Book CoverSymbolism of Papyrus as Background Design:
The people of Lachigolo were familiar with 'type' of annual summer resident anthropologist. But I did not fit the image. They searched for a way to accept me -- an Egyptian anthropologist, from the United States, living with them in a Zapotec village. They then made the connection between being Egyptian, being Arab, being Andalusian, and the Andalusian mixing with Mexican native populations after conquest. I was then ritually welcomed as a "relative". Later, when people invited me to baptize children I reminded them that, not only were I not Catholic, I was not Christian at all. Their answer was "we don't care, do you?

From Preface xiii-xvii
 
 
 
 
 
 
 
 
 
 
 
 

Foreword by Henry A. Selby

"The ethnography of Abel Hernández Jiménez is a revelation of the Zapotec soul, where the real and imaginary is like an open fabric of strands that are interlaced and knotted: the very essence of their lives . . . spiritual discourse of the people."-- The Journal of Religion

"Four life-crisis rituals are described in detail: baptism, a funeral for an unmarried person, weddings, and a funeral for a married person. The book is an excellent study on the rationale of cultural-bearers as important sources for critical, unbiased understanding of ritual."-- Choice


 


 


 

Abel's mother, Luisa Jimenez, was
a strong woman who managed all aspects of life in the Hernandez household (solar). She adored her younger son Abel and called him 'mi Abel'. After she died Abel missed her visibly and his life deteriorated. He drank too much and later died from liver complications. His death saddened and devastated me. I visited Oaxaca the subsequent Dia de Los Muertos and joined his wife, son, and two daughters, on the walk to the cemetery at sunset.. Most people of the village of Lachigolo were there to put flowers on graves of loved ones and ceremonially receive their dead relatives on their annual visit.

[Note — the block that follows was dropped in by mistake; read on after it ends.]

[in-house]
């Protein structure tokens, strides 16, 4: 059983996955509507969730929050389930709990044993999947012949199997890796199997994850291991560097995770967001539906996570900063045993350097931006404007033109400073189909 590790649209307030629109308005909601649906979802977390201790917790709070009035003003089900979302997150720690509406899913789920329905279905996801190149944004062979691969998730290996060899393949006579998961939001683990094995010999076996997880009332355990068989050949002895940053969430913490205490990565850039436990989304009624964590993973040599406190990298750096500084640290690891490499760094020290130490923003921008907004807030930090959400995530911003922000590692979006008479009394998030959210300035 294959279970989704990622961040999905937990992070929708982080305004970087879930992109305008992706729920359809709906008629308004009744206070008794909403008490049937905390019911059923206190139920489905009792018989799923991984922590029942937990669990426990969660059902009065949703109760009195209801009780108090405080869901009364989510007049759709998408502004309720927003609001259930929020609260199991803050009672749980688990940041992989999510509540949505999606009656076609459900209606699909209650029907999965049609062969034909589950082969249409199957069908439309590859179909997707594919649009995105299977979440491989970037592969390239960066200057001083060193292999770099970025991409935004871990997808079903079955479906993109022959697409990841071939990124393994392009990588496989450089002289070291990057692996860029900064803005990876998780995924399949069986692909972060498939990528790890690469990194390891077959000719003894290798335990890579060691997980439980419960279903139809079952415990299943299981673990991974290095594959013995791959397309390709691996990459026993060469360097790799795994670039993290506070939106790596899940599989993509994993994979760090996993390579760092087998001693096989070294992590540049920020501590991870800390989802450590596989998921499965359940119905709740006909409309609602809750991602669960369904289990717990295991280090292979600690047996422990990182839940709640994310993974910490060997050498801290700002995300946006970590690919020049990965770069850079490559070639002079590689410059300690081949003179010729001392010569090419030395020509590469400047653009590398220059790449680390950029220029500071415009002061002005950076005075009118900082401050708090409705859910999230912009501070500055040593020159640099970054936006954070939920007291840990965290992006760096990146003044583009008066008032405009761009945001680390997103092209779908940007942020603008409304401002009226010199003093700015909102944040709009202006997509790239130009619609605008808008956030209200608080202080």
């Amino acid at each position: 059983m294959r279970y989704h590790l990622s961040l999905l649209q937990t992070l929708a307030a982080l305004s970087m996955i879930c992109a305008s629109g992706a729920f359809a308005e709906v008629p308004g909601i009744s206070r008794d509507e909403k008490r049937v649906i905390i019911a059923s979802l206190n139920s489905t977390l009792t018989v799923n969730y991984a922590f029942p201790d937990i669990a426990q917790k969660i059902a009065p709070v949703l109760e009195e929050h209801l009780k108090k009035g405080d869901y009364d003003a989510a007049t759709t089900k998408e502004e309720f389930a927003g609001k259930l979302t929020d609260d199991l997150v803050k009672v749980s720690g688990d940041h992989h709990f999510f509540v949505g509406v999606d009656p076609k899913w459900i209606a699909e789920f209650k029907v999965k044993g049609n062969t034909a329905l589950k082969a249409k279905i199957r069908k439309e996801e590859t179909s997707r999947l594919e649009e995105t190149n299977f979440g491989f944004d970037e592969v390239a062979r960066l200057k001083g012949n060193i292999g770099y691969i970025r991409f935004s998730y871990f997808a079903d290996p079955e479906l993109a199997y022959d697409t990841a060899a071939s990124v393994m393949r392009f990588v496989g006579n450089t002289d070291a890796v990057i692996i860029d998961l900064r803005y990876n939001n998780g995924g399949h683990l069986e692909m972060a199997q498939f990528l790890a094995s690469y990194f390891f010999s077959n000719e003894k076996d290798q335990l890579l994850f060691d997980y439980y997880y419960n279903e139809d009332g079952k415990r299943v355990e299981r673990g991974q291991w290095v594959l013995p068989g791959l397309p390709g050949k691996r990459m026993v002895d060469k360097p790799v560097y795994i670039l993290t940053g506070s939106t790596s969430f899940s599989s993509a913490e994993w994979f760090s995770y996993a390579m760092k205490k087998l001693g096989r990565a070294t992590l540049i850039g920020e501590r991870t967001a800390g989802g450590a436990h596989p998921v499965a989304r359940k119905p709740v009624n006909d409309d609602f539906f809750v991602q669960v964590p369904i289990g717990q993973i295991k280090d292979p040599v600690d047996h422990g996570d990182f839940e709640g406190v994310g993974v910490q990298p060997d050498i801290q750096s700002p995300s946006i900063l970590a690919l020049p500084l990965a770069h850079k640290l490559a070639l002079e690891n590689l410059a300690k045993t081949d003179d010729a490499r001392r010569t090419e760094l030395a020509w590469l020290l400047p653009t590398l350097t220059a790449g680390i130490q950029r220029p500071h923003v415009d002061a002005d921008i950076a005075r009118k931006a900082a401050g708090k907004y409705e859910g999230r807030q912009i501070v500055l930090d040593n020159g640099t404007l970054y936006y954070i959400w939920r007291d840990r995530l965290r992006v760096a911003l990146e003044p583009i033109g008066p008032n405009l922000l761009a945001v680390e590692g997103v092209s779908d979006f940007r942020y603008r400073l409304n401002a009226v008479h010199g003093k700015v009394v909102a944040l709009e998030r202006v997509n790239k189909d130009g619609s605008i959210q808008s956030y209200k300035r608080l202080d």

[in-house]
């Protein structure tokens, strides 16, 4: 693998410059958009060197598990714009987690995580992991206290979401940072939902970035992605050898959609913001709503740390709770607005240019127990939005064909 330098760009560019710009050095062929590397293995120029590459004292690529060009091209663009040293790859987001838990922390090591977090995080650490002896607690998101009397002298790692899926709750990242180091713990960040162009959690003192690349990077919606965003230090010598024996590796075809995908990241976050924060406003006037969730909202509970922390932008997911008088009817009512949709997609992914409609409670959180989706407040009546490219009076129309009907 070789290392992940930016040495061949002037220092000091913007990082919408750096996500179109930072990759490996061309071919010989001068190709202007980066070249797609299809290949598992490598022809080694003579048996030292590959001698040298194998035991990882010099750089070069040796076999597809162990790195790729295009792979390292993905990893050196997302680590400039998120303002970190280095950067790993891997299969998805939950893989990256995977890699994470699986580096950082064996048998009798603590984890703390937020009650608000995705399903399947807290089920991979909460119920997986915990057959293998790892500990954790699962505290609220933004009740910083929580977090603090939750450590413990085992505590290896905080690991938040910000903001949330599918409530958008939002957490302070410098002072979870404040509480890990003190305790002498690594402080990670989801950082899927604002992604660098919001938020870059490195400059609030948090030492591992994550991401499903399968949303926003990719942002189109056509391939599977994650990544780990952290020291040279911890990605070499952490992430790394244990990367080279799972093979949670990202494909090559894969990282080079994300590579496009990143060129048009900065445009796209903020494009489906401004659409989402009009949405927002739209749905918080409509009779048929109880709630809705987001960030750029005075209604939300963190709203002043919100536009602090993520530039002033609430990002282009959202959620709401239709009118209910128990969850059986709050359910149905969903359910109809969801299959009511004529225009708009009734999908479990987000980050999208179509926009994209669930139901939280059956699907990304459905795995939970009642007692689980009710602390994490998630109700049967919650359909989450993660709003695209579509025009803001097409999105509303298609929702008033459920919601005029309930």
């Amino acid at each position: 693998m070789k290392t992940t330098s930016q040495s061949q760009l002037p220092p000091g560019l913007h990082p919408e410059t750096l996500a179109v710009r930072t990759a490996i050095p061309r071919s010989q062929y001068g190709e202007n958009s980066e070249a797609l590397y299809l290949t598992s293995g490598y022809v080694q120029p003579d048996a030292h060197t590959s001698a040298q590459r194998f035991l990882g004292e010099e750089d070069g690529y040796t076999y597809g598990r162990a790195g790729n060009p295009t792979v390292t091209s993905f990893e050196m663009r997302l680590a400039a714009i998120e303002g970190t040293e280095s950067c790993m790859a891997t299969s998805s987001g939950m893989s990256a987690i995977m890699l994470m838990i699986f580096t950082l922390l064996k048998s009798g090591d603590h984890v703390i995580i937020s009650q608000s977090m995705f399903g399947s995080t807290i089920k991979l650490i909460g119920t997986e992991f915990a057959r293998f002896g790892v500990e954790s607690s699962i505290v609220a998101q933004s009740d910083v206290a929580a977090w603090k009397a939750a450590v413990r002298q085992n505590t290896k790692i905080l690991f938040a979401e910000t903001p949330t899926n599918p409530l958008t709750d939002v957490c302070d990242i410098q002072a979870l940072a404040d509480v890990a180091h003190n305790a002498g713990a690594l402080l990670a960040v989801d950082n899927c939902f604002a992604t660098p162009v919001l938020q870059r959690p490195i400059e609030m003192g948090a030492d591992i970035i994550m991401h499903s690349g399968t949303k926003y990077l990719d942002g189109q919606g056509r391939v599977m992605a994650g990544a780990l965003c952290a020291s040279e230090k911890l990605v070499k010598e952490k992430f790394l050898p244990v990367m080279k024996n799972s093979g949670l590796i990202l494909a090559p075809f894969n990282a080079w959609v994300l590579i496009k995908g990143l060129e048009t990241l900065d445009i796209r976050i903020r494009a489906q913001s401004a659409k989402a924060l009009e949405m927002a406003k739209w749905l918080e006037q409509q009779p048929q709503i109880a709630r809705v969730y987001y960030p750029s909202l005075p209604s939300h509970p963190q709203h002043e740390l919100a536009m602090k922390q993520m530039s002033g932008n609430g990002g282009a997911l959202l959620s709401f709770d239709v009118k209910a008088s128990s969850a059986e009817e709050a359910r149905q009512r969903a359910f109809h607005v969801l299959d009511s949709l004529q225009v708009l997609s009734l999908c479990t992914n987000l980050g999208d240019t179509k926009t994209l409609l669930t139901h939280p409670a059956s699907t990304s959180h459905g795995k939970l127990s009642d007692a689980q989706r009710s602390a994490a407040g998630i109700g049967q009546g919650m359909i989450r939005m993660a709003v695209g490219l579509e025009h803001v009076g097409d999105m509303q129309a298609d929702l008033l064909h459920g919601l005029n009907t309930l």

I went to the field, Lachigolo, Oaxaca, for a year's study for my Ph.D. dissertation research in 1970. I had already been studying this village for many months since 1967, having entered it through the Stanford NSF-funded summer field school. My daughter, Magda, was three months old at the time and nursing. Magda joined me on many subsequent trips to Lachigolo. The people in the village loved her, calling her la huera, and borrowed her from house to house during my stay. I had gone to the village this time to baptize Diana, the daughter of Abel. Magda is seen here holding Diana.  A few years later Diana died and I went to Lachigolo to ritually head the funeral ceremony and burial as Diana's madrina de bautizo.
 

This was taken in September 1976 in Lachigolo, Oaxaca, Mexico during my field research. Magda and Khalid were ready to go the cornfield with David, Abel's older brother, to collect alfalfa for the animals. Magda was six years old and Khalid was two. Both Magda and Khalid began going to the field with me when they were three months old. I spent a total period of about 32 months extending over 12 years studying Valley Zapotec life.

 
 This is Khalid in Lachigolo at five years old,  on the wall between Abel's house and the house of Abel's brother.  By then, Lachigolo had become an occasional home for him. He made friends and had a good time. . This  photo was taken in 1979.
 

 

http://www.elnil.org/